The sun did not shine.
It was too wet to play.
So I sat in the house
And knitted on that cold, cold, wet day.
It looks delicious - as if it might taste of blackberries or blackcurrant. I can't wait for it to dry out so that I can get busy with the needles.
What she found was Sea Tangles, a pattern designed by Kie Zuraw that uses a thread-sized yarn knitted with US 6/4mm needles, making a thing like fishing net. It really is fascinating because the pattern is random—it's basically stockinette with inconsistent cables (tangles) here and there to make each "sweater" unique. You can download a pdf of the pattern or go online and open up a file each time you wish to knit, and every time you open this file, the cables are different. Keeps you guessing.
I decided to take Katie's challenge, especially since the designer said mistakes are acceptable: "if you make a “mistake”, just forget about it and keep going!" I can do that. I contacted Habu Textiles in New York and ordered three spools of silk thread blended with steel—yes, steel, which gives it a bit of memory—and they were very friendly and shipped my order as soon as they could.
(the one sleeve with a spool from Habu)
I have struggled a little because working with such thin fiber means I have to wear reading glasses to knit, but it's going well, I think. All I have at this point is a single sleeve, but I'll keep going. Sea Tangles. Who would have guessed you could knit a pullover sweater with a wad of string?
They're zwartbles, a rare Dutch breed, I spun samples of the fleece a week or so ago - one small skein from Wallace, a 1-year-old ram (first shearing) and one from Bear, an older Ewe. They're both rich black, the young fleece (below left) is much more bouncy and elastic, the older (below right) is straighter and smoother, and has he odd silver shimmer running through it. I now have the two complete fleeces.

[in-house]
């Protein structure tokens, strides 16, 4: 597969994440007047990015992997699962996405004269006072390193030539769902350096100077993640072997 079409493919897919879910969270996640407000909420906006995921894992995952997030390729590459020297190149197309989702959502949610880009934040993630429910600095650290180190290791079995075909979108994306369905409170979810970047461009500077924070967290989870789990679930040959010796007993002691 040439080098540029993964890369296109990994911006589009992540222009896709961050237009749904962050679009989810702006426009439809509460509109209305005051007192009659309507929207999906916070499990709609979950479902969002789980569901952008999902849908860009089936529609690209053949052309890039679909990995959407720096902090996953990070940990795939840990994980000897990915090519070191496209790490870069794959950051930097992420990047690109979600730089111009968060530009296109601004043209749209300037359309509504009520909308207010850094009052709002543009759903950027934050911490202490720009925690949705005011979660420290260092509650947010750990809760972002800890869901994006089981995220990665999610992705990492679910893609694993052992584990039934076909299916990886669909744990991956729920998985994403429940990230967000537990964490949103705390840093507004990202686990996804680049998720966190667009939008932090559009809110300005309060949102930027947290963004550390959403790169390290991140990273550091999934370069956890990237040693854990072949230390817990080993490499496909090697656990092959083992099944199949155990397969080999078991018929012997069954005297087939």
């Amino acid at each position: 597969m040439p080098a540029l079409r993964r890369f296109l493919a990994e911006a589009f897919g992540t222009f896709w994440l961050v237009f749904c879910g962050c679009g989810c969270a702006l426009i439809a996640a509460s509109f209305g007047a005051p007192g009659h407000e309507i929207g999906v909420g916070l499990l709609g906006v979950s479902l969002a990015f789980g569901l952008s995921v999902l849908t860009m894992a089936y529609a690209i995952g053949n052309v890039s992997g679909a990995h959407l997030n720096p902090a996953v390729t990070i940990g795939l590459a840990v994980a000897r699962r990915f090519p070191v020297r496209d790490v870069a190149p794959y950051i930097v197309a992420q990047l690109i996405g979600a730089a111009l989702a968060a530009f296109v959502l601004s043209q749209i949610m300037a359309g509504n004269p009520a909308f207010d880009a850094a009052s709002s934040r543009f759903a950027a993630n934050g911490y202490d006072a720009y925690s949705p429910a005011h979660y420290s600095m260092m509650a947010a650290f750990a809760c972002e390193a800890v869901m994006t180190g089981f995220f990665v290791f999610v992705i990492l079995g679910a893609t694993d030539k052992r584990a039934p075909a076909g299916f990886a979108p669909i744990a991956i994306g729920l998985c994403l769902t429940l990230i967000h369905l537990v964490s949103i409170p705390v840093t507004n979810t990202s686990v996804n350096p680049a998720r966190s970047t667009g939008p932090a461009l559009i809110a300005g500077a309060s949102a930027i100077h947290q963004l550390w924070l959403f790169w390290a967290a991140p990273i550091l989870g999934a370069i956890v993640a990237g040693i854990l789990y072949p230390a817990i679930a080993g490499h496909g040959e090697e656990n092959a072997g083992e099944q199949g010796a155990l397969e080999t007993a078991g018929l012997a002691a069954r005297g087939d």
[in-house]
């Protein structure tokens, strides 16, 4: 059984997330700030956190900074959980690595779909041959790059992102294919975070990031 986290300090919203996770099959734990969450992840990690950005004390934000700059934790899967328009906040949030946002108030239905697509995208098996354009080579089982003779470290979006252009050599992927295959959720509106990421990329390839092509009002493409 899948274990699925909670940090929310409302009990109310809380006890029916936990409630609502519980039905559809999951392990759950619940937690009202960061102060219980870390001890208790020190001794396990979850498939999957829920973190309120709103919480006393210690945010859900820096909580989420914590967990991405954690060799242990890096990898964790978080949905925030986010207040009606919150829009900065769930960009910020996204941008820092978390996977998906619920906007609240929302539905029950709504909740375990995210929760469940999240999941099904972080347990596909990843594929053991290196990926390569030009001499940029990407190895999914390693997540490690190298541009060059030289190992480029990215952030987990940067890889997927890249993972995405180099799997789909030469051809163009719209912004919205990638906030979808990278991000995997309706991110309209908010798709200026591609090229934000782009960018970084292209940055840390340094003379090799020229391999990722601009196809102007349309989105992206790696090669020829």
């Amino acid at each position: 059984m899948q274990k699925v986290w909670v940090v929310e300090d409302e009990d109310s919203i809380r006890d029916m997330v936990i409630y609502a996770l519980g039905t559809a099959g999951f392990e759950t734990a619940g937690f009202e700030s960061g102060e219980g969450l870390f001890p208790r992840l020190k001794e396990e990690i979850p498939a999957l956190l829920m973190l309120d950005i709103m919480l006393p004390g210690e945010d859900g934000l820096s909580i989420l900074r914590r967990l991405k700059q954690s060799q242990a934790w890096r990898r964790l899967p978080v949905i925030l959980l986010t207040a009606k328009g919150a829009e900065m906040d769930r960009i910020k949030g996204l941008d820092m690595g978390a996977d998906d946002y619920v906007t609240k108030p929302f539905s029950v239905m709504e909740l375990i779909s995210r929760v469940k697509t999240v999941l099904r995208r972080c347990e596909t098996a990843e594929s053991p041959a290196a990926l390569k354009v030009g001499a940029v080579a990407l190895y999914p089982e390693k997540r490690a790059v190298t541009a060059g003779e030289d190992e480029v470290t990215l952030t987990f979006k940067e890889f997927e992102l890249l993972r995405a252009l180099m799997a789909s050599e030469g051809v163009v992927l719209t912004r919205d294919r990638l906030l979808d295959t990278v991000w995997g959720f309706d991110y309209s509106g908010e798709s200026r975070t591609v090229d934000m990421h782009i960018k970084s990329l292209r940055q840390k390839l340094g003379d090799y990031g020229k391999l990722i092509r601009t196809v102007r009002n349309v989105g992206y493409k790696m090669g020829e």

Moira Hickey marches across sodden fields on Fair Isle to look at the importance of knitting to the islanders at a time when knitting is about to be dropped from the curriculum. Besides meeting the sheep and discussing the traditional techniques, she asks about the viability of a 'fair trade' product handmade from fleece to jumper, and whether hand knitting should be kept alive as a tradition on the island or be developed to encourage tourism.
Broadcast on Thursday 5th August 2010 and available on the iPlayer
This is a little coat that I usually make for new borns, not that they wear this sort of thing anymore. but this one I have just made for my niece Liz for Max. who is about 12 weeks old now, he is gorgeous, and I have been allowed to baby sit!
I have two skeins, approx 75 turns each of the 15" niddy = 150*4*15 / 36 = 250 yards.
I dyed the fibre before spinning for my last project. This time I'm going to do it the other way around to see the difference. First to decide on a colour.... and a pattern...